President Joe Biden tried to give Americans "the facts" about how the Inflation Reduction Act stops big corporations from skirting tax laws.
But he was quickly fact-checked by Twitter for pushing a misleading claim.
What did Biden claim?
On Friday, the president claimed that 55 corporations that earned over $40 billion in revenue in 2020 failed to pay taxes, a problem the Inflation Reduction Act allegedly rectifies.
"Let me give you the facts. In 2020, 55 corporations made $40 billion. And they paid zero in federal taxes," Biden wrote on Twitter. "My Inflation Reduction Act puts an end to this."
The Inflation Reduction Act — which does not actually reduce inflation — imposes a minimum 15% tax on companies that, on average, earn more than $1 billion per year. According to Bloomberg Tax, the provision is "designed to prevent the largest corporations from exploiting tax loopholes that allow them to pay little or no federal income tax."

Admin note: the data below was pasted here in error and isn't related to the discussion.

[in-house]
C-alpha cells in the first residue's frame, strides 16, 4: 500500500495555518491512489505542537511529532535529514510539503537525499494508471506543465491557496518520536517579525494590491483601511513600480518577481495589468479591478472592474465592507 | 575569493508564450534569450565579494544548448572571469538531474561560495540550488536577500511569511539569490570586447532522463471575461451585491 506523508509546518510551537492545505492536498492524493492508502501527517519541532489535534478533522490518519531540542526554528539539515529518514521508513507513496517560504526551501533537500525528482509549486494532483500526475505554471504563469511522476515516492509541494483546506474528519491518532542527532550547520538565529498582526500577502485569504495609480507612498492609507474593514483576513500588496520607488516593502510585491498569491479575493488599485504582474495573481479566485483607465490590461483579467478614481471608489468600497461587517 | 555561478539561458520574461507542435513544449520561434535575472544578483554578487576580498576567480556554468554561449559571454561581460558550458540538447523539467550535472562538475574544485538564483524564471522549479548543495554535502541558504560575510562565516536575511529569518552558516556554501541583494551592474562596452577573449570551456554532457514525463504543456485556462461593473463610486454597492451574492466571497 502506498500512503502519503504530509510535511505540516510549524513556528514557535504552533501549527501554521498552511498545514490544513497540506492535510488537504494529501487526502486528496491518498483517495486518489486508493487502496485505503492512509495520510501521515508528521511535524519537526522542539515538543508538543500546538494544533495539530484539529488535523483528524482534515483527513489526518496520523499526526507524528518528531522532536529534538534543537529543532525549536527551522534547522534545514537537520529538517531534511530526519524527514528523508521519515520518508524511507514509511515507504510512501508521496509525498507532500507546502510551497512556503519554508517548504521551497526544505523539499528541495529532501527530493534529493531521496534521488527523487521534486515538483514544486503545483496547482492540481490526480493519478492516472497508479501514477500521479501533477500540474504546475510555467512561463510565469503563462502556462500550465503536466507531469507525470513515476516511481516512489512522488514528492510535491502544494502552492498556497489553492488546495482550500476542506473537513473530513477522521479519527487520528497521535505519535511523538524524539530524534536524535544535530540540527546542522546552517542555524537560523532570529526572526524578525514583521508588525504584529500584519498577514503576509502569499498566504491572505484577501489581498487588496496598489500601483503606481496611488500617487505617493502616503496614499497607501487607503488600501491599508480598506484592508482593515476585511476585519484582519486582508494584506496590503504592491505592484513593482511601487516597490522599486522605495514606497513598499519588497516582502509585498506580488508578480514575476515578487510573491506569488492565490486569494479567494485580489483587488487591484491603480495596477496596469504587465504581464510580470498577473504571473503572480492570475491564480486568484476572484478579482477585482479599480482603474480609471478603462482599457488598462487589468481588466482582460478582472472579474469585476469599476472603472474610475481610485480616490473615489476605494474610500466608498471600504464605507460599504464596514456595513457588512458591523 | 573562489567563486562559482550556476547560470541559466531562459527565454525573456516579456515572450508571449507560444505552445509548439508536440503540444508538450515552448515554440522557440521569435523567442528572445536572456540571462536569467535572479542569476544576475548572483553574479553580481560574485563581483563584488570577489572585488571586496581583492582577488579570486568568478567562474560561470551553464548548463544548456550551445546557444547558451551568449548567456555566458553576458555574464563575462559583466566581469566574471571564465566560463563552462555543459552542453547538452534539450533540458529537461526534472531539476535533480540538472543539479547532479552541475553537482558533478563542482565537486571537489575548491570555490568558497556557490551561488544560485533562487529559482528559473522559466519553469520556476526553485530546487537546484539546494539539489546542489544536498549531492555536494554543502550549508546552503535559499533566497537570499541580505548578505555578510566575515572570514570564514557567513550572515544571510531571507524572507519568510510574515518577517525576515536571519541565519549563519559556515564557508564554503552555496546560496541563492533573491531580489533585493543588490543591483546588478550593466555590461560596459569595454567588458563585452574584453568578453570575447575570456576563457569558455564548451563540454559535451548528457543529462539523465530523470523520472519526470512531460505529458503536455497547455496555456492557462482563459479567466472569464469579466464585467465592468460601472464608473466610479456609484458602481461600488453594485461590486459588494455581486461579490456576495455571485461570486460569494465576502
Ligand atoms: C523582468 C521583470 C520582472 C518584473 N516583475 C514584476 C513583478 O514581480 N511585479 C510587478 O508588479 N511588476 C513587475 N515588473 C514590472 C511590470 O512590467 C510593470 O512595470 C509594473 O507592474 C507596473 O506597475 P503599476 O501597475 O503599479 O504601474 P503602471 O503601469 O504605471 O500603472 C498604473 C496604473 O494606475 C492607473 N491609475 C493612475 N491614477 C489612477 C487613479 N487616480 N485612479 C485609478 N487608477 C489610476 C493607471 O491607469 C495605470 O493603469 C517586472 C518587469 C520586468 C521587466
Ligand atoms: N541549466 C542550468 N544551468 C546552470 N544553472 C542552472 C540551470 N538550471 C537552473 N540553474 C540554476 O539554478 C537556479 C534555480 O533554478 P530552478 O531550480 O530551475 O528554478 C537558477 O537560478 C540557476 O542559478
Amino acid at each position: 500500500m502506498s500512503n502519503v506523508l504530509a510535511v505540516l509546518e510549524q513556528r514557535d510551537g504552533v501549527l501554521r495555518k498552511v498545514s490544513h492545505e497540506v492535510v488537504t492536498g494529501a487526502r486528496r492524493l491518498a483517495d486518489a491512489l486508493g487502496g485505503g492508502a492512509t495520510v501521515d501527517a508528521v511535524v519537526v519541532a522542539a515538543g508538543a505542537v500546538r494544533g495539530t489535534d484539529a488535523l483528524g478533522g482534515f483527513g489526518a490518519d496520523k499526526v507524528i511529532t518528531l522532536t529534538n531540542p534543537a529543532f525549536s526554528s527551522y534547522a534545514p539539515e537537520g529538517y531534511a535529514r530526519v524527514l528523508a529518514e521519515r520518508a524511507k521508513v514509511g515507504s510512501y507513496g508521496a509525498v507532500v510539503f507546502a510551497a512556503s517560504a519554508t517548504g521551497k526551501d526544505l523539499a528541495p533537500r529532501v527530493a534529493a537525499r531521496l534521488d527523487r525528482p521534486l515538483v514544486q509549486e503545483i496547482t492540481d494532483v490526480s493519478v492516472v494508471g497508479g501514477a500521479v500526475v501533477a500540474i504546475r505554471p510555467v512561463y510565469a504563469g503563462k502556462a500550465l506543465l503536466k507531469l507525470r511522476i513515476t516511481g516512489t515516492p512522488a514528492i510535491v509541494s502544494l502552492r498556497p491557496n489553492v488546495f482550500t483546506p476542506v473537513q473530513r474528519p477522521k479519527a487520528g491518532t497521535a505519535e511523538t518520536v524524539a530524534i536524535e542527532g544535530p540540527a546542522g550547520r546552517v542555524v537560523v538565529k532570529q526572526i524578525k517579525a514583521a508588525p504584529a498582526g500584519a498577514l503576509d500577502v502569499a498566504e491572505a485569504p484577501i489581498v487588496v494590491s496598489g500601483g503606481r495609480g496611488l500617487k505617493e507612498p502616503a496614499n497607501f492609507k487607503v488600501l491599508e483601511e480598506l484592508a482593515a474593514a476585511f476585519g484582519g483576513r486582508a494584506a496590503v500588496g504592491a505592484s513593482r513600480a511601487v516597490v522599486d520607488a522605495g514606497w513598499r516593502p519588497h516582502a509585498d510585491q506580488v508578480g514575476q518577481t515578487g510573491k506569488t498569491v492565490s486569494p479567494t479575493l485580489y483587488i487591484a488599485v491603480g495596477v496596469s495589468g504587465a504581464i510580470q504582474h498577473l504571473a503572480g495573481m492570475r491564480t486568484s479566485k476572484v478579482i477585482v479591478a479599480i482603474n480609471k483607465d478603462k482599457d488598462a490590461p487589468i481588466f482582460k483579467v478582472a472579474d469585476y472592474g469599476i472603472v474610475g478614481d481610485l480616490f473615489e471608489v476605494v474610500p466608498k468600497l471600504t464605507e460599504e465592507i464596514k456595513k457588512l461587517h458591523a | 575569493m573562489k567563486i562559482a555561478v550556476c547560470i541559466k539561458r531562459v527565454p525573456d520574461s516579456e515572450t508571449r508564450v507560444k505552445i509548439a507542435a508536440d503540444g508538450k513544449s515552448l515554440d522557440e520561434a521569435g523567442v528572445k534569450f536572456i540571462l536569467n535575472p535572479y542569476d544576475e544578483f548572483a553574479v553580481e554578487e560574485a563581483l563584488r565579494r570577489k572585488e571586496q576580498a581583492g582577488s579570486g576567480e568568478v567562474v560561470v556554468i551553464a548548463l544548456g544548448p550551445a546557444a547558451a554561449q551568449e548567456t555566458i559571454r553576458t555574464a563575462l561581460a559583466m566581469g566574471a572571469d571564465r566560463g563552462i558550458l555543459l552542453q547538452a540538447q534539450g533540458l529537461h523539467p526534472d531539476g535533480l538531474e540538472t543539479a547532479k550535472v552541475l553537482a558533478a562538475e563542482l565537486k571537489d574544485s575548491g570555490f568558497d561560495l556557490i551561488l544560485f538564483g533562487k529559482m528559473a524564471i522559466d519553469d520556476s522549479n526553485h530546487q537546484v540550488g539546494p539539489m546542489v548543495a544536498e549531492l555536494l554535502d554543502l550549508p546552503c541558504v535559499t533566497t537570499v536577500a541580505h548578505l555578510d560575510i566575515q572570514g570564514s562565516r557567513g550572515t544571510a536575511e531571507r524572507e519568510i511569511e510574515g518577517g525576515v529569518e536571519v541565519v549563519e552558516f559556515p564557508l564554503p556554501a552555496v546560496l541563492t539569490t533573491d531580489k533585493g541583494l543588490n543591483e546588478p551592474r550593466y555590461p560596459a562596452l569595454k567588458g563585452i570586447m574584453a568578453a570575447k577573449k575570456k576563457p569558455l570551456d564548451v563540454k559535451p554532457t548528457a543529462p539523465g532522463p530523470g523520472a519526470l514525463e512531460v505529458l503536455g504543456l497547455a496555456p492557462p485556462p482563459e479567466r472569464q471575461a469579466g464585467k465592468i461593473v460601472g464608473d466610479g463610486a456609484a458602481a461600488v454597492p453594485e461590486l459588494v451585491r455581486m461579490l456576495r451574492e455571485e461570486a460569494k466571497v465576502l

Moreover, the Joint Committee on Taxation estimated that only 150 companies will be subjected to the tax.
What did Twitter do?
Twitter included a fact-check on Biden's tweet added by members of Birdwatch, the platform's "community-based approach to misinformation."
The information blurb pointed out, "Out of the 55 corporations the tweet references, only 14 had earnings greater than $1 billion and would be eligible under Biden's tax law."
Indeed, Biden's often-cited statistic is based on a report from the left-leaning Institute on Taxation and Economic Policy. The report claimed 55 corporations paid zero in federal taxes despite having earned collectively more than $40 billion in 2020.
But that figure is misleading because, as the Twitter blurb noted, only 14 of those companies earned more than $1 billion that year and thus would be subjected to the corporate tax imposed by the Inflation Reduction Act.
Ironically, the Washington Post fact-checked the claim last October and mostly absolved the president of pushing misleading claims.
"This '55 corporations' number is probably in the ballpark but readers should be aware that it’s not based on actual tax returns but instead is an estimate of taxes paid based on corporate reports," that fact-check concluded.